A C-47 transport plane, named the Corsair, makes a forced landing in the frozen wastes of Labrador, and the plane's pilot, Captain Dooley, must keep his men alive in deadly conditions while waiting for rescue.
Townsend Harris is sent by President Pierce to Japan to serve as the first U.S. Consul-General to that country. Harris discovers enormous hostility to foreigners, as well as the love of a young geisha.Written by
Jim Beaver <email@example.com>
John Huston later dismissed this film, claiming that the final version, re-cut by the studio, didn't resemble his vision at all and that he would've liked to have his name removed from the credits. Stylistically, Huston wanted to make it a particularly Japanese film in terms of photography, pacing, color and narration. According to him, only bits of this attempt were still intact and visible in the theatrical version. See more »
At one point, Townsend calls to his Chinese servant Sam; this was not, as some thought, a mistaken reference to an actor's real name. See more »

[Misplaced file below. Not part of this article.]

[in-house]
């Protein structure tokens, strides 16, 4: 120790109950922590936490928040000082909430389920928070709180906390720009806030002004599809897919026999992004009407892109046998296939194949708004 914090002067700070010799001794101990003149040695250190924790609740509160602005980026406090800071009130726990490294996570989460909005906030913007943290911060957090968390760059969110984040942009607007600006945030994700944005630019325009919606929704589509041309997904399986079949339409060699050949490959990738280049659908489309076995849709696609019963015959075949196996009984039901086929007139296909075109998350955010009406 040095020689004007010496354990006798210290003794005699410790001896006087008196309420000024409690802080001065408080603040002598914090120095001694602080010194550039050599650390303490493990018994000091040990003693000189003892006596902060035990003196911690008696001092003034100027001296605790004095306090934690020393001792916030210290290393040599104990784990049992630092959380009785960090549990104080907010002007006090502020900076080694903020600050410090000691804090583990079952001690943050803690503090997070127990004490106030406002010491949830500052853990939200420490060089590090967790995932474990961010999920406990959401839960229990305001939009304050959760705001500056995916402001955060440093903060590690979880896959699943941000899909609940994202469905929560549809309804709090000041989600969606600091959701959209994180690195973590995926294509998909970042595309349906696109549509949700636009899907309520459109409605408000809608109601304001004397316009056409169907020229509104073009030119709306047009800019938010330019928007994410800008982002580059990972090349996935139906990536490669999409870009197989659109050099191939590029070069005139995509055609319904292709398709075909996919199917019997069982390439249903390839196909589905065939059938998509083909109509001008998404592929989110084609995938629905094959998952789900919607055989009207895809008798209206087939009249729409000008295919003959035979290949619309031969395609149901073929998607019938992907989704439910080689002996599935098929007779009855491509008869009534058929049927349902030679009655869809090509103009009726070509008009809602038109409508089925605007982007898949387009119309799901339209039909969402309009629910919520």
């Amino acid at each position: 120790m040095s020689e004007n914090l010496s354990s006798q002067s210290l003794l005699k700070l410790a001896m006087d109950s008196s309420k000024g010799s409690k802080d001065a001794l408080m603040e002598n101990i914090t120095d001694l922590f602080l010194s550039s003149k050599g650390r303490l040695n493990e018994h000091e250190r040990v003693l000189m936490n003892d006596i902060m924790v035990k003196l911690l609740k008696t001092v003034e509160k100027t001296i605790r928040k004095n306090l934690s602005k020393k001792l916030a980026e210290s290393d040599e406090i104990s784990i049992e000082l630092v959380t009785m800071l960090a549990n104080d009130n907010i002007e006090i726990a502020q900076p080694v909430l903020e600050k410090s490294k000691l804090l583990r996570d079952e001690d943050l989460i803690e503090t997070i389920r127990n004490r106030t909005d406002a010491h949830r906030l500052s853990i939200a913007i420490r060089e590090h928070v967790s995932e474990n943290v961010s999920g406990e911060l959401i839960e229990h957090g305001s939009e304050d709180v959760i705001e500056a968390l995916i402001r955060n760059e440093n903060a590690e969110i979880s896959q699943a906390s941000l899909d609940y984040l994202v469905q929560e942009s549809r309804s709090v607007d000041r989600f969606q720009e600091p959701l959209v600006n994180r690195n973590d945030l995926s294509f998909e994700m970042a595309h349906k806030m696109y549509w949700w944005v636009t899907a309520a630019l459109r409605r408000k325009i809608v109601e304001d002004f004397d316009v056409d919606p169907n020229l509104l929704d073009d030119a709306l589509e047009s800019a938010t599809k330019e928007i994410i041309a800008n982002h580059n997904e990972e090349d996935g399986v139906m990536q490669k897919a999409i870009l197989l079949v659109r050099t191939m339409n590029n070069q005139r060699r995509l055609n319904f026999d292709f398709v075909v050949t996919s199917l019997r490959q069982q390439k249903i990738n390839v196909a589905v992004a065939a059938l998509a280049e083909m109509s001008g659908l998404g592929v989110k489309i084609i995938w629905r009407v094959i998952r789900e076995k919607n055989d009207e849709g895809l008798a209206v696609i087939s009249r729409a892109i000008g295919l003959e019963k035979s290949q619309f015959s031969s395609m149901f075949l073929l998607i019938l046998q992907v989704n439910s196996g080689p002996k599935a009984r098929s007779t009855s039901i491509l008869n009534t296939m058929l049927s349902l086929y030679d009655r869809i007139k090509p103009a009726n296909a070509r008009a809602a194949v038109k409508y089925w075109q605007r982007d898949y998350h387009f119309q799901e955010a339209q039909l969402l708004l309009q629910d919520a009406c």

A Hollywood mini-epic that is more about the barbarian's political strategies than the geisha's sensual art. In fact, though John Wayne was the right choice for the role of Townsend Harris, the first US consul general in Japan, he looks awkward as a romantic lead, especially besides sleek Eiko Ando as the geisha. Huston handled the Japanese aspects of the story in a reverent fashion; the film even begs for subtitles, since he let the Japanese perform considerable portions of dialogue in their native language. As Wayne perhaps for different reasons- Huston must have felt attracted to the colonialist side of the story, but although it's known that Fox reshot scenes and re-edited the film, there wasn't much to do with a script concealing the expansionist interest in breaking Japan isolationism behind the Consul General's demagogy. A recommended curio.
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